Tuesday 25 October 2016

City slickers remind United about the one who got away

Manchester Utd 1-2 Manchester City

James Ducker

Published 12/09/2016 | 02:30

Kevin De Bruyne gets in his shot despite the efforts of Antonio Valencia Photo: Clive Brunskill/Getty Images
Kevin De Bruyne gets in his shot despite the efforts of Antonio Valencia Photo: Clive Brunskill/Getty Images

Alex Ferguson had been loitering purposefully in the doorway of an adjacent lounge when the former Manchester United manager finally spotted Pep Guardiola in the corridor, about to make his way into the post-match press conference and he made a quick beeline for the man he had left his own suite to come to see.

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Their embrace was warm and genuine and, as disappointed as Ferguson will have been at watching United vanquished by a team he once derided as "noisy neighbours", he would also have been one of the first to appreciate the calibre of the performance Manchester City had just served up.

Jose Mourinho and Pep Guardiola must face-off again
Jose Mourinho and Pep Guardiola must face-off again

To some observers at Old Trafford, Guardiola may always be the one who got away.

Ferguson travelled to New York in December 2012 to sound out the former Barcelona coach about succeeding him at Old Trafford only to discover that the Catalan, in the midst of a 12-month sabbatical, was about to sign for Bayern Munich.

United's hopes that Guardiola might give them first option were punctured and, three-and-a-half years on, the club have entrusted their faith in Jose Mourinho - the only manager to finish above Guardiola in a league campaign - to prevent City's head coach from rubbing salt into lingering wounds. This, though, was an inauspicious beginning.


Wayne Rooney tries to get the ball off Guardiola Photo: Reuters / Phil Noble
Wayne Rooney tries to get the ball off Guardiola Photo: Reuters / Phil Noble

Sure, United rallied after the interval and asked several questions of City, thanks largely to the introduction of Marcus Rashford and Ander Herrera and a switch to a three-man midfield, and Mourinho simmered with injustice about some of referee Mark Clattenburg's decisions, notably the failure to award a penalty after Claudio Bravo's lunge at Wayne Rooney.

But there was a poise and panache to City's play in the first half, at least until Bravo's debut clanger offered United a scarcely deserved olive branch, and a resilience and robustness in the second period that earned them three points and Guardiola a resounding first victory over Mourinho in the wider war.

A couple of observations: City ran 8.3km more than United - a huge amount given that they had 60pc of the possession and it was Mourinho's side doing much of the chasing.

City also won 11pc more of a near-identical number of tackles and, for all the talk of Guardiola as a footballing purist, there is also a pragmatic streak to him, as evidenced by the withdrawal of his only striker, Kelechi Iheanacho, for a defensive midfielder, Fernando, with 37 minutes of the match still to play.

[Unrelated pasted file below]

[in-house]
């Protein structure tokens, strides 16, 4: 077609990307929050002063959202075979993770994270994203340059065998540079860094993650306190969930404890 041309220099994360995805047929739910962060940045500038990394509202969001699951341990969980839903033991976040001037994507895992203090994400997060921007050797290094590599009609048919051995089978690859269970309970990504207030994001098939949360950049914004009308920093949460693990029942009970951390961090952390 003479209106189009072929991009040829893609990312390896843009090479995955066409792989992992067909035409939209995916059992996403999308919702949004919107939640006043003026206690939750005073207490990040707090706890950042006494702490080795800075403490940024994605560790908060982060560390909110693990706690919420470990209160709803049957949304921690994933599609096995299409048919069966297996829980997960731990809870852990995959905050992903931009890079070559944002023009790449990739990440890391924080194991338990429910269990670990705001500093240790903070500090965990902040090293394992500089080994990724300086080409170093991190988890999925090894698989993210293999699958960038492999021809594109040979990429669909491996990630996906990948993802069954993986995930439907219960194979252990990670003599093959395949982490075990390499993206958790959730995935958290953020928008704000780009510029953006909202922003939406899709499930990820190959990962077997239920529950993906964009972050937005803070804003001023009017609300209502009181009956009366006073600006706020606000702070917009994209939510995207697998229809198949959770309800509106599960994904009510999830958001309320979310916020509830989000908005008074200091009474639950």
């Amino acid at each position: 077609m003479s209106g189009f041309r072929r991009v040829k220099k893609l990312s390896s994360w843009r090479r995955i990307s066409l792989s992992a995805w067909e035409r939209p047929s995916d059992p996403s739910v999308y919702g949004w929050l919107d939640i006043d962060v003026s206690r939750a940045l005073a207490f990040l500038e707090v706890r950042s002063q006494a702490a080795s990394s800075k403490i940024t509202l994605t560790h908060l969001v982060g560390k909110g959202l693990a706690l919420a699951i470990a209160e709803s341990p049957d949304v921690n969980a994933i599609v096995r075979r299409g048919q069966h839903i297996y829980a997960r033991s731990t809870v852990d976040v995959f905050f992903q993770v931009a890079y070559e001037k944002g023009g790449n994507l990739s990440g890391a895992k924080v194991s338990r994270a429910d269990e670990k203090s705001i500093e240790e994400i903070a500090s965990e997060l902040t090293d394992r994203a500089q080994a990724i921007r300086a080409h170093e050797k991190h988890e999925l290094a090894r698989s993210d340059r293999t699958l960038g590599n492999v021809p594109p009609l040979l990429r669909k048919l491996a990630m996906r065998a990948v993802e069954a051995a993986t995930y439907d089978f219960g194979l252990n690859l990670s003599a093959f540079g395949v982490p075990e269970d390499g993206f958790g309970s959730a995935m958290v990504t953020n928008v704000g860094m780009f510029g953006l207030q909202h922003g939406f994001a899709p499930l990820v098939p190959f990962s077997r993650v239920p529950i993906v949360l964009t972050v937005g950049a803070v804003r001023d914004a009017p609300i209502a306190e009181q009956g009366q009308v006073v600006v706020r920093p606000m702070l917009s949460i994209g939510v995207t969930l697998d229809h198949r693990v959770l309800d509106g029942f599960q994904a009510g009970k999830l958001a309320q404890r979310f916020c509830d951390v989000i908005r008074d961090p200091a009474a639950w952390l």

David Silva tries to get away from Eric Bailly Photo: Martin Rickett/PA Wire
David Silva tries to get away from Eric Bailly Photo: Martin Rickett/PA Wire

The speed of thought, quick decision-making and incisive passing City showcased in that captivating first 40 minutes could not have contrasted more starkly with a United side whose defensive line dropped deeper and deeper through a combination of their cheap concession of the ball and City's intense pressing. But Guardiola may have taken just as much satisfaction from the steely manner in which his players defended, Nicolas Otamendi most notably, when United changed their approach, pushed much higher upfield and tried to box City in.

Kevin De Bruyne suggested this is a "new beginning" for City and the sublime Belgium playmaker is already proving to be one of the biggest beneficiaries of the Catalan's methods.

Much of the talk beforehand had been about United's Zlatan Ibrahimovic getting one over Guardiola, the coach he failed to see eye-to-eye with at Barcelona, but the story ended up being De Bruyne proving yet another point to the man who sold him at Chelsea.

Mourinho must have been squirming as De Bruyne, ably assisted by David Silva, sliced through his team. De Bruyne's finish for the first goal, after United's centre-halves Eric Bailly and Daley Blind failed to deal with a route-one ball from Aleksandar Kolarov, typified his composure.

And there was a similar nonchalance to the way in which he cut inside Blind and Jesse Lingard before rolling a shot against the post, Iheanacho gobbling up the rebound.

"I think this system, for me, is the best thing," De Bruyne said. "We need very pacey and skilful wingers and me and David try to press as much as we can to relieve the team at the back - and everybody is doing their part really well.

"But we need to keep doing that because, if one or two switch off, it gets really hard.

"The way we try to play now is very enjoyable, especially for the attacking players. I think maybe for some guys it is a new beginning."

If there was a concern for City, it was Bravo, Joe Hart's replacement in goal, who dropped a relatively routine catch from Rooney's free-kick to allow Ibrahimovic to score, and then narrowly avoided giving away a penalty with a studs-up challenge on the United captain.

Bravo insisted afterwards that he had felt "comfortable" throughout, and there were words of support from team-mate Nolito.

"Claudio is a magnificent, spectacular goalkeeper," the City winger said. "We are very happy that he is here with us and we are very relaxed with him, and that's it."


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